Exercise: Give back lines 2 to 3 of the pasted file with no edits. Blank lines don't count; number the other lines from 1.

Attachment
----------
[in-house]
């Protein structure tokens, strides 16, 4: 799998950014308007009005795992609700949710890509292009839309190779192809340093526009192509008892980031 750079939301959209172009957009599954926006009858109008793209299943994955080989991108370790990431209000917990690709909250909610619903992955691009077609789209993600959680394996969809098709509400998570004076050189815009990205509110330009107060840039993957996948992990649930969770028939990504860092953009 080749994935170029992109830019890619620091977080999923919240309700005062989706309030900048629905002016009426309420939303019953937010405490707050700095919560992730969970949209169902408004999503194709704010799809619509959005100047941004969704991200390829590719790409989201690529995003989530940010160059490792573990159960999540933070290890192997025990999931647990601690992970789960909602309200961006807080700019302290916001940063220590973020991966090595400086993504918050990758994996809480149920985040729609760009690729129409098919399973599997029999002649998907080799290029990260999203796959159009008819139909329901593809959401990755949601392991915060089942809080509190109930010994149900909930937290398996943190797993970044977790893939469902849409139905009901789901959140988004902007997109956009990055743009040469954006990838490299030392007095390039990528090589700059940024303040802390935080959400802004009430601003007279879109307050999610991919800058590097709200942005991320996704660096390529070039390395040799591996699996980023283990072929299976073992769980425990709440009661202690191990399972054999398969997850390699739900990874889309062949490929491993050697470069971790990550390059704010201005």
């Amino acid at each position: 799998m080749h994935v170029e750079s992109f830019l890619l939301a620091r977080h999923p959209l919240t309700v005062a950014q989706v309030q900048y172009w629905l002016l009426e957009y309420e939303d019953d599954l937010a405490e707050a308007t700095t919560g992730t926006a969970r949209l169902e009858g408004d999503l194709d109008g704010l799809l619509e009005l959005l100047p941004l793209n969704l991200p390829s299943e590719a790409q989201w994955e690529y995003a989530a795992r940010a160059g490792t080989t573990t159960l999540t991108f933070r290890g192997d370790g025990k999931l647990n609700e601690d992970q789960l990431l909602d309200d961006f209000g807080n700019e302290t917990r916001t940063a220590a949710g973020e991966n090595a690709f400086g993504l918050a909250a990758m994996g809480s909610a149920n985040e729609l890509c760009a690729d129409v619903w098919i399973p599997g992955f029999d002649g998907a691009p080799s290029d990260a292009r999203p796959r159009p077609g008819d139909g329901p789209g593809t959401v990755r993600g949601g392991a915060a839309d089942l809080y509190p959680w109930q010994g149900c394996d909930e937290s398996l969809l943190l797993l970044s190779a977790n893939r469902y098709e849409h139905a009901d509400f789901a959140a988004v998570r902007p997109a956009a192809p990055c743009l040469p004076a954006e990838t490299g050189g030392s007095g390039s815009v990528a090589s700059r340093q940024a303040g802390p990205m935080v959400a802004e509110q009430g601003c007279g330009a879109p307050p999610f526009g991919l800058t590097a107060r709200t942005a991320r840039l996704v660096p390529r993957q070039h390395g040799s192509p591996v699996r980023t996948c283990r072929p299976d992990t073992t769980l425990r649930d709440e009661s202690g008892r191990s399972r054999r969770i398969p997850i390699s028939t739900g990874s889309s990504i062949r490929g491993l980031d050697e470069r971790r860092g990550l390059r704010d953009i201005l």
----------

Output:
């Protein structure tokens, strides 16, 4: 799998950014308007009005795992609700949710890509292009839309190779192809340093526009192509008892980031 750079939301959209172009957009599954926006009858109008793209299943994955080989991108370790990431209000917990690709909250909610619903992955691009077609789209993600959680394996969809098709509400998570004076050189815009990205509110330009107060840039993957996948992990649930969770028939990504860092953009 080749994935170029992109830019890619620091977080999923919240309700005062989706309030900048629905002016009426309420939303019953937010405490707050700095919560992730969970949209169902408004999503194709704010799809619509959005100047941004969704991200390829590719790409989201690529995003989530940010160059490792573990159960999540933070290890192997025990999931647990601690992970789960909602309200961006807080700019302290916001940063220590973020991966090595400086993504918050990758994996809480149920985040729609760009690729129409098919399973599997029999002649998907080799290029990260999203796959159009008819139909329901593809959401990755949601392991915060089942809080509190109930010994149900909930937290398996943190797993970044977790893939469902849409139905009901789901959140988004902007997109956009990055743009040469954006990838490299030392007095390039990528090589700059940024303040802390935080959400802004009430601003007279879109307050999610991919800058590097709200942005991320996704660096390529070039390395040799591996699996980023283990072929299976073992769980425990709440009661202690191990399972054999398969997850390699739900990874889309062949490929491993050697470069971790990550390059704010201005």
């Amino acid at each position: 799998m080749h994935v170029e750079s992109f830019l890619l939301a620091r977080h999923p959209l919240t309700v005062a950014q989706v309030q900048y172009w629905l002016l009426e957009y309420e939303d019953d599954l937010a405490e707050a308007t700095t919560g992730t926006a969970r949209l169902e009858g408004d999503l194709d109008g704010l799809l619509e009005l959005l100047p941004l793209n969704l991200p390829s299943e590719a790409q989201w994955e690529y995003a989530a795992r940010a160059g490792t080989t573990t159960l999540t991108f933070r290890g192997d370790g025990k999931l647990n609700e601690d992970q789960l990431l909602d309200d961006f209000g807080n700019e302290t917990r916001t940063a220590a949710g973020e991966n090595a690709f400086g993504l918050a909250a990758m994996g809480s909610a149920n985040e729609l890509c760009a690729d129409v619903w098919i399973p599997g992955f029999d002649g998907a691009p080799s290029d990260a292009r999203p796959r159009p077609g008819d139909g329901p789209g593809t959401v990755r993600g949601g392991a915060a839309d089942l809080y509190p959680w109930q010994g149900c394996d909930e937290s398996l969809l943190l797993l970044s190779a977790n893939r469902y098709e849409h139905a009901d509400f789901a959140a988004v998570r902007p997109a956009a192809p990055c743009l040469p004076a954006e990838t490299g050189g030392s007095g390039s815009v990528a090589s700059r340093q940024a303040g802390p990205m935080v959400a802004e509110q009430g601003c007279g330009a879109p307050p999610f526009g991919l800058t590097a107060r709200t942005a991320r840039l996704v660096p390529r993957q070039h390395g040799s192509p591996v699996r980023t996948c283990r072929p299976d992990t073992t769980l425990r649930d709440e009661s202690g008892r191990s399972r054999r969770i398969p997850i390699s028939t739900g990874s889309s990504i062949r490929g491993l980031d050697e470069r971790r860092g990550l390059r704010d953009i201005l």